Violence Against Healthcare Workers Is On The Rise
According to OSHA, 75% of workplace assaults occur in health care. Workers in health care settings are 4 times more likely to be victimized than workers in private industry. WHY?
Why do we have to “put up” with being kicked, punched, spit on, choked, groped, and so on? It is inexcusable to hit ANYONE, including children (YES, that includes spanking).
“I’ve been bitten, kicked, punched, pushed, pinched, shoved, scratched, and spat upon,” says Lisa Tenney, RN, of the Maryland Emergency Nurses Association. “I have been bullied and called very ugly names. I’ve had my life, the life of my unborn child, and of my other family members threatened, requiring security escort to my car.”
Do contributing factors matter?
Should we excuse violent behavior if we think it is caused by dementia, delirium, substance intoxication, or decompensated mental illness?
And is the epidemic of violence somehow a deeper reflection on the failures of our healthcare system?
Here are some of the main reported factors associated with violence in healthcare:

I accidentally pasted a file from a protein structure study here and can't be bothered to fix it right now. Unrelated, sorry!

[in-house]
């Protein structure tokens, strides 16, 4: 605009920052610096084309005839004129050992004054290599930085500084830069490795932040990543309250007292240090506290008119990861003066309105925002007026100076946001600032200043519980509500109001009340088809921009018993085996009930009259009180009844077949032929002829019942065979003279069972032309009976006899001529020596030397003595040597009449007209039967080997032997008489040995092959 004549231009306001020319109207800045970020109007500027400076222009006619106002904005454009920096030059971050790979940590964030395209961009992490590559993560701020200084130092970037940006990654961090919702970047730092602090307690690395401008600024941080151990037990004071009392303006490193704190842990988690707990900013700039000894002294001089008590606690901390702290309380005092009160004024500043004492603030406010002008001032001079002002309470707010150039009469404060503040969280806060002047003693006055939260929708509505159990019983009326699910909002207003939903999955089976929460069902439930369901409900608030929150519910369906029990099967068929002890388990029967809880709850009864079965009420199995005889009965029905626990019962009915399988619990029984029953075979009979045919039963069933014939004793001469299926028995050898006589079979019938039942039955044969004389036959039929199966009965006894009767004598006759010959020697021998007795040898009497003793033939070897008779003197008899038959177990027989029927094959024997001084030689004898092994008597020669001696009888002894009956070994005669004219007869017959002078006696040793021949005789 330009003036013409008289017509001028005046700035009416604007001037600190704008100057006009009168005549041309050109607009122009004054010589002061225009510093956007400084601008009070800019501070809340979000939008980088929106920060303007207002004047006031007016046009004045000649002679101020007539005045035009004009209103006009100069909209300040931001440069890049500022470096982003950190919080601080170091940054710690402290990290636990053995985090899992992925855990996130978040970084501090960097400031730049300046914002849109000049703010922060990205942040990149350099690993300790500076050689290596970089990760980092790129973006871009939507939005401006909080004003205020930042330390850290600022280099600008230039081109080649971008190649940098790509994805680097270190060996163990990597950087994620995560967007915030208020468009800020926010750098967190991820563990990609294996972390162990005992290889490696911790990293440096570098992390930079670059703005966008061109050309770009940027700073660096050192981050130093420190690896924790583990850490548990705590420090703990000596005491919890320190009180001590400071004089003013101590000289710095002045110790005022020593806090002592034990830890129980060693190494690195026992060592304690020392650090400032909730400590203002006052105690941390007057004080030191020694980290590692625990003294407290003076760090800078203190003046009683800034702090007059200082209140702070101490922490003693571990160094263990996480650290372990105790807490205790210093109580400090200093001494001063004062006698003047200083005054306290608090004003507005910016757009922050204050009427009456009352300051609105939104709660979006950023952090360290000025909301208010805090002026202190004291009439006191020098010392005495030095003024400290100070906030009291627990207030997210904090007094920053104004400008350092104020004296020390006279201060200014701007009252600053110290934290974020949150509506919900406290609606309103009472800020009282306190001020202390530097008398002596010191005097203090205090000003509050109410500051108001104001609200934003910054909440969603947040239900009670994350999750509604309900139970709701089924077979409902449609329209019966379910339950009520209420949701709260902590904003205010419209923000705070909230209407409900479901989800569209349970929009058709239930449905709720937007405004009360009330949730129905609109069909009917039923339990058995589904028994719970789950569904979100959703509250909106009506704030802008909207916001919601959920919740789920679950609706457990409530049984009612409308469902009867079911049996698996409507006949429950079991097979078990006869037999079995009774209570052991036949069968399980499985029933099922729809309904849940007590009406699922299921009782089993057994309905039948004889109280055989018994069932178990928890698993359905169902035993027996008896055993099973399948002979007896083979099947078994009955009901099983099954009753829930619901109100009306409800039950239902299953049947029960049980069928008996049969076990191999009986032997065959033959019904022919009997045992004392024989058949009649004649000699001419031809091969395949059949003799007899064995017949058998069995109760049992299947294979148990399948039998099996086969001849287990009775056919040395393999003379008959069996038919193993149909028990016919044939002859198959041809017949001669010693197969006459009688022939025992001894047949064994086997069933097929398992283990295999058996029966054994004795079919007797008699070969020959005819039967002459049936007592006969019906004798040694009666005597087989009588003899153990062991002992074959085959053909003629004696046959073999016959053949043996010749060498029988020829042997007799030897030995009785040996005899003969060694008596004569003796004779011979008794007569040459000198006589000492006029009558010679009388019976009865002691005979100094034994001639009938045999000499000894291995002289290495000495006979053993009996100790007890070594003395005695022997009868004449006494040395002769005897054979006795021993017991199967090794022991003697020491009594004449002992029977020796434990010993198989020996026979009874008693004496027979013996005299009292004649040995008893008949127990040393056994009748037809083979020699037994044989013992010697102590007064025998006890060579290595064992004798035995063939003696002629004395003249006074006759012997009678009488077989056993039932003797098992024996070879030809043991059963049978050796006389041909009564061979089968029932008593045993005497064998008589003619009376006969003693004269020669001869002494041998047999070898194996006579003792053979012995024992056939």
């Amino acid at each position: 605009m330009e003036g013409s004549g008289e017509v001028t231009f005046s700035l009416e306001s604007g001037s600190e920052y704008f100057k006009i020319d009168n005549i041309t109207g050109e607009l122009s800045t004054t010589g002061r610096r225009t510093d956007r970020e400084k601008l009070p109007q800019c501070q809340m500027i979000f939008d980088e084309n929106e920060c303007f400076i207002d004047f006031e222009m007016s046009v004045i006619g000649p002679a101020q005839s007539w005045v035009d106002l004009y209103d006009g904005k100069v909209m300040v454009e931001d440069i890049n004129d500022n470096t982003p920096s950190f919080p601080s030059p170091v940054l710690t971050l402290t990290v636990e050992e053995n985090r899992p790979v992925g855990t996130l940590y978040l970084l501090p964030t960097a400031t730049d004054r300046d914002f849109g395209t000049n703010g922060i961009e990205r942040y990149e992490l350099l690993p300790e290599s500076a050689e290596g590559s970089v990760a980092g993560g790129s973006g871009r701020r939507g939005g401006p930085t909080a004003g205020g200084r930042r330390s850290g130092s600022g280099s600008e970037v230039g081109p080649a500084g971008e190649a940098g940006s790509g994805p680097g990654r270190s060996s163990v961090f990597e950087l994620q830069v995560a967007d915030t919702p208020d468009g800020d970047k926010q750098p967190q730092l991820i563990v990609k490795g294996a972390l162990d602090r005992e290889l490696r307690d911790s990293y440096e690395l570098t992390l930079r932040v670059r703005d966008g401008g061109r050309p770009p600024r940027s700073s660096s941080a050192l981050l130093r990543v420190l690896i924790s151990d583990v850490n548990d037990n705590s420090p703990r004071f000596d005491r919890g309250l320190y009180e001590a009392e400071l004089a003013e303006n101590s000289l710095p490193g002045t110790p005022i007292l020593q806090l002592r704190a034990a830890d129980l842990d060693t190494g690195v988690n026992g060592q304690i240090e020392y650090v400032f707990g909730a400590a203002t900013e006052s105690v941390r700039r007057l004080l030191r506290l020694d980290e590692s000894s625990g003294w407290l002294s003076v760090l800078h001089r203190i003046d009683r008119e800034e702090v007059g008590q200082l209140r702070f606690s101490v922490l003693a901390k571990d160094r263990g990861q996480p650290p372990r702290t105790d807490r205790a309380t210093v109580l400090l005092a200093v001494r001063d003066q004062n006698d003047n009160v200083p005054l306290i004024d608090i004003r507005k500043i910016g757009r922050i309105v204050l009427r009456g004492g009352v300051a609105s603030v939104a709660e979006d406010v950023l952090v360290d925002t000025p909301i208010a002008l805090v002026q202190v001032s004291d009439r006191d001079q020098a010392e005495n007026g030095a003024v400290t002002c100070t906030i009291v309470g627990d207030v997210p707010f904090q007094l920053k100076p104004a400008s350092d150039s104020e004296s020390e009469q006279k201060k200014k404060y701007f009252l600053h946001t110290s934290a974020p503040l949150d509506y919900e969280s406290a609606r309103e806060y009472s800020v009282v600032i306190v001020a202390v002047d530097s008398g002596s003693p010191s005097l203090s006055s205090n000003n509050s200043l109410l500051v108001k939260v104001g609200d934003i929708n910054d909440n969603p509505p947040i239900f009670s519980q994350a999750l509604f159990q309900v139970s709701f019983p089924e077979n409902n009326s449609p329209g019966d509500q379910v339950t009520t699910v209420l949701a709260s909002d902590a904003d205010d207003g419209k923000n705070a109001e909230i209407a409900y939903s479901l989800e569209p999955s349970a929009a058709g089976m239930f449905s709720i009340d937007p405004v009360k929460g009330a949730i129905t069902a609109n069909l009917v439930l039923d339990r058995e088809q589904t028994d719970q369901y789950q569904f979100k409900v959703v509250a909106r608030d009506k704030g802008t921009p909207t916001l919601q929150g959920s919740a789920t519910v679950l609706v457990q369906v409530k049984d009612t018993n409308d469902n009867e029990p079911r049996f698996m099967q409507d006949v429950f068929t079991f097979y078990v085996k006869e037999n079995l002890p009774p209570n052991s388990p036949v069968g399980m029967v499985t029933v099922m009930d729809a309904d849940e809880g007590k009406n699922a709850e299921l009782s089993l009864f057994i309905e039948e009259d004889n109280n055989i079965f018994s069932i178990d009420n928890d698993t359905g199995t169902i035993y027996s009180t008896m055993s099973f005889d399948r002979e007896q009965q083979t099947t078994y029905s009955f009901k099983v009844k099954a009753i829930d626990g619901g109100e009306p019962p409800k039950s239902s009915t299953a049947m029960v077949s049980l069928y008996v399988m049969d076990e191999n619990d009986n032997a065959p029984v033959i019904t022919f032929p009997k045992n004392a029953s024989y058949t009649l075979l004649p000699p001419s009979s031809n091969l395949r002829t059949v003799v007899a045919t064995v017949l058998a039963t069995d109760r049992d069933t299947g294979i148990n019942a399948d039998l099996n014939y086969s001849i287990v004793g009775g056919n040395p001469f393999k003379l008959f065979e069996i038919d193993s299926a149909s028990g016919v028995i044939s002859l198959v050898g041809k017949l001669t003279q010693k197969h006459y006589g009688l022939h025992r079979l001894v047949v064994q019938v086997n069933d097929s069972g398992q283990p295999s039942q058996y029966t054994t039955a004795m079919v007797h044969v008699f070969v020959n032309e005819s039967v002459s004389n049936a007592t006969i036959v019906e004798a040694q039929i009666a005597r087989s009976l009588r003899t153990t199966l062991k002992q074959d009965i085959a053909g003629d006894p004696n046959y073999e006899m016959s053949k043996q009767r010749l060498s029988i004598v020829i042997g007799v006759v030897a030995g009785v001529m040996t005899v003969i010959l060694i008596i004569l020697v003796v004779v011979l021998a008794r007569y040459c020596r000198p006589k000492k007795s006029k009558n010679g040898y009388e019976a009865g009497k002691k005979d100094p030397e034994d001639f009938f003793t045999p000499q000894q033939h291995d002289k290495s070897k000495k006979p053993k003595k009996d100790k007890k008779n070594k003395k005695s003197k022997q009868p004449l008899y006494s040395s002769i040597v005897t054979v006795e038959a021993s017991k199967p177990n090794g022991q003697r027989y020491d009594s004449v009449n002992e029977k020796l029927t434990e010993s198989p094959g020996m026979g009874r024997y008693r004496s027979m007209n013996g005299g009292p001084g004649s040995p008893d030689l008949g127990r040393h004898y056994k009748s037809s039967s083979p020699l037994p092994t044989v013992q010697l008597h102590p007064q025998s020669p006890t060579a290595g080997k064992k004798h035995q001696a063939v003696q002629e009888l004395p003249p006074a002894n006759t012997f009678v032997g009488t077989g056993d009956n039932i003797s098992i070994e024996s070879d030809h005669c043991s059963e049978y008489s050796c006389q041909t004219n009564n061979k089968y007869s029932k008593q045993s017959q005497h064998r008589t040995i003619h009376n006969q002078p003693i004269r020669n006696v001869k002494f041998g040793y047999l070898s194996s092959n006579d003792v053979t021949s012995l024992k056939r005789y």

- Stressful conditions, like long wait times or not receiving medications
- Patients not feeling listened to
- Being given “bad news” or a poor prognosis
- Domestic disputes among patients and visitors
- Inadequate security and mental health security
- Understaffing, especially during meal times and visiting hours
- Staff working in isolation
So what do we do about it?
People are angry because this is the most emotionally intense environment they can be in. Economic forces have created an environment where patients are now considered “customers,” and the customer is always right…so they to scream and threaten when they don’t get their way.
Yes, there are ways to deescalate these situations. Healthcare professionals can be trained in deescalation, and there’s tons of resources out there like this Toolkit For Mitigating Violence in the Workplace by the Emergency Nurse’s Association. But that’s often just not enough.
We need a system change, better training, and an assumption that violence and verbal aggression will not be tolerated. BUT…patients need to be listened to and feel HEARD. Very difficult to do with poor staffing, conflicting incentives and directives, and lack of time.
Can we recondition people (parents AND patients) to stop using violence as a tool? We’ve seen it happen, societal norms can change and individuals can change. Let’s REFUSE to be #silentnomore.
ZPac, check out the original video here on Facebook and share this with your friends, family, parents, and coworkers. We cannot keep brushing healthcare violence under the rug. You can check out the free podcast version here on iTunes and Soundcloud. This is your call to action!